2. limit of ,

  3. limit of the Hawking masses of a certain sequence of surfaces, and

  4. of the of the Hawking masses of sequences converging to .

3.2. The mass of arbitrary ZAS

For simplicity, we assume from this point on that all components of are ZAS of . We shall define only the mass of (not the mass of each component of ). A good definition of the mass of should depend only on the local geometry near and agree with the regular mass in the case that the components of are regular (or at least harmonically regular). There are three immediate candidates for the definition of the mass of : the supremum over all sequences converging in some to of

  1. (inspired by Corollary 15),

  2. (inspired by Proposition 13), and

  3. , where is viewed as a regular ZAS that “approximates” . (This is explained below; see also figure LABEL:fig_approx.)

The first two candidates manifestly depend only on the local geometry near and agree with the regular mass for regular ZAS (by Corollary 15 and Proposition 13). In fact, the second is greater than or equal to the first (an application of Hölder’s inequality).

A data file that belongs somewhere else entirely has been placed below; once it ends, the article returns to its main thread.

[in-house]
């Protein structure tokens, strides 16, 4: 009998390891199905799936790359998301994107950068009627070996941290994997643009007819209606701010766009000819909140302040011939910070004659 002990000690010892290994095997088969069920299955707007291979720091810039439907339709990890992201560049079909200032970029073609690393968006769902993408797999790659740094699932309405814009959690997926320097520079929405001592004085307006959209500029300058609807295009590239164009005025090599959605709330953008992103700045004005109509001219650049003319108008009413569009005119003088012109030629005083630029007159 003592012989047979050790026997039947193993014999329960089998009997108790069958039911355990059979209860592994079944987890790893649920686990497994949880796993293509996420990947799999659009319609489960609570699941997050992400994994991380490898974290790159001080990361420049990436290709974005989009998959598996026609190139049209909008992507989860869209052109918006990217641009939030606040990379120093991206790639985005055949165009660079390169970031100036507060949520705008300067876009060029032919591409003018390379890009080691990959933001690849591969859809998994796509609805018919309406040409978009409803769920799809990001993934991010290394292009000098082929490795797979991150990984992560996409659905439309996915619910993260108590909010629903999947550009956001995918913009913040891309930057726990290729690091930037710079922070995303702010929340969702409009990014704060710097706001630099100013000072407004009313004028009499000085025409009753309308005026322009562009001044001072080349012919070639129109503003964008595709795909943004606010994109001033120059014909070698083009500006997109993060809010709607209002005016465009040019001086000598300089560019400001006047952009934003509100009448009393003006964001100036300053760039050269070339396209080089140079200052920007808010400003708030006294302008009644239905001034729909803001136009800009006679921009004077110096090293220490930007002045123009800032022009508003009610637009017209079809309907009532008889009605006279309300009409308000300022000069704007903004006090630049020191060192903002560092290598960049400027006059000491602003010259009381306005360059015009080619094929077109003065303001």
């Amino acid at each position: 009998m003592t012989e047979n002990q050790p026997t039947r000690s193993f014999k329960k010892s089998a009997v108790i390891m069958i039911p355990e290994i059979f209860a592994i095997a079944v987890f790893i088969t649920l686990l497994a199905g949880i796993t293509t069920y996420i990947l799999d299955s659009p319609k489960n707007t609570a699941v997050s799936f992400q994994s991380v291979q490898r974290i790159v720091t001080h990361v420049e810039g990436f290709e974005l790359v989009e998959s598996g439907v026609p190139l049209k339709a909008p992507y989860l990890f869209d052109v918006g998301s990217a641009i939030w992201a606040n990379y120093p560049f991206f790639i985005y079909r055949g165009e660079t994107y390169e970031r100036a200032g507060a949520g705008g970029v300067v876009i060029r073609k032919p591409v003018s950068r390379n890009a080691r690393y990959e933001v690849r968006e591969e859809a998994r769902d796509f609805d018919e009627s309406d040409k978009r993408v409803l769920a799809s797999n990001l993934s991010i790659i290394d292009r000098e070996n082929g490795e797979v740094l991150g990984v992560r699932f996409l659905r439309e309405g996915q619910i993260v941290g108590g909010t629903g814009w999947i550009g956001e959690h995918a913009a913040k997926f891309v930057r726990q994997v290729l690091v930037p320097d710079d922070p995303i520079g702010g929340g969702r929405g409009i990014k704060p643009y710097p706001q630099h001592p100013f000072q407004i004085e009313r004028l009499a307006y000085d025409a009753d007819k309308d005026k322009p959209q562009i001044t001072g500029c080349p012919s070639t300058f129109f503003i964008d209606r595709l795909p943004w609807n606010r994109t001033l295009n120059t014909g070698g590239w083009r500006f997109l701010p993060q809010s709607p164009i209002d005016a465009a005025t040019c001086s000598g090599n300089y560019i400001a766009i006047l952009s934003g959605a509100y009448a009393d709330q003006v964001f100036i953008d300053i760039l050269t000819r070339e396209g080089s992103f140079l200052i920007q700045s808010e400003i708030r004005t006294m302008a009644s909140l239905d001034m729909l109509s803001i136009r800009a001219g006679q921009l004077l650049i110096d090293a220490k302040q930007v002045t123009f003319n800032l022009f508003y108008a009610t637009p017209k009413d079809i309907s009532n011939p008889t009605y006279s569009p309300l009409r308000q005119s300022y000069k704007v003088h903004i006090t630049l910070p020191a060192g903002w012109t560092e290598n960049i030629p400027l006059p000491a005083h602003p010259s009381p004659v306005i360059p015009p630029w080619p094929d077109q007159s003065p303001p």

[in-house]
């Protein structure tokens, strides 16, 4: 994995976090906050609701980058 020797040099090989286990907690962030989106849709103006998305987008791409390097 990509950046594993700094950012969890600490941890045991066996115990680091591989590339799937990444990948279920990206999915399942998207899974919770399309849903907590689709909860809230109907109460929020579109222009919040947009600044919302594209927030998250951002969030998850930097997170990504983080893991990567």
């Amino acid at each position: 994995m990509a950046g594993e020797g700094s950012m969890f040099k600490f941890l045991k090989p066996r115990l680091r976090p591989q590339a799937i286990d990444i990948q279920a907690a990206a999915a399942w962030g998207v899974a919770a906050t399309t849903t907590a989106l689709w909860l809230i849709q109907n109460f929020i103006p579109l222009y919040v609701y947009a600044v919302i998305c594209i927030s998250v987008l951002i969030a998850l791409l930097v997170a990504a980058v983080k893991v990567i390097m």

To explain the third quantity above, we show that each surface is naturally a collection of ZAS (with respect to a new metric). Let be the region enclosed by , and let be the unique -harmonic function that vanishes on and tends to one at infinity. Then is an asymptotically flat metric on the manifold . Moreover, is a collection of harmonically regular ZAS for this manifold. This construction is demonstrated in figure LABEL:fig_approx; essentially this process approximates any ZAS with a sequence of harmonically regular ZAS. By construction, is a global harmonic resolution of , so the regular mass of is computed in this resolution as

(6)

where the unit normal and area form are taken with respect to .

Figure 3. Approximating a ZAS by harmonically regular ZAS

We adopt the third candidate for our definition of mass; Proposition 17 and Corollary 29 show this definition agrees with the regular mass for harmonically regular ZAS, and Proposition 27 shows it depends only on the local geometry near . The relationship between the third and first two candidates for the definition of mass is unknown; see section 6.4. Another justification for our choice of the definition of mass is that it naturally gives a lower bound on the ADM mass of (see Theorem 32). It is currently unknown how to obtain such a lower bound in terms of the first two candidates for the mass of .

Definition 16.

Let be zero area singularities of . The mass of is

where the supremum is taken over all sequences converging in to and is given by equation .

Note that while the regular mass of a regular ZAS is a negative real number, takes values in . In section 4 we provide examples for which and . The requirement that the sequences converge in is explained in the proof of the following result.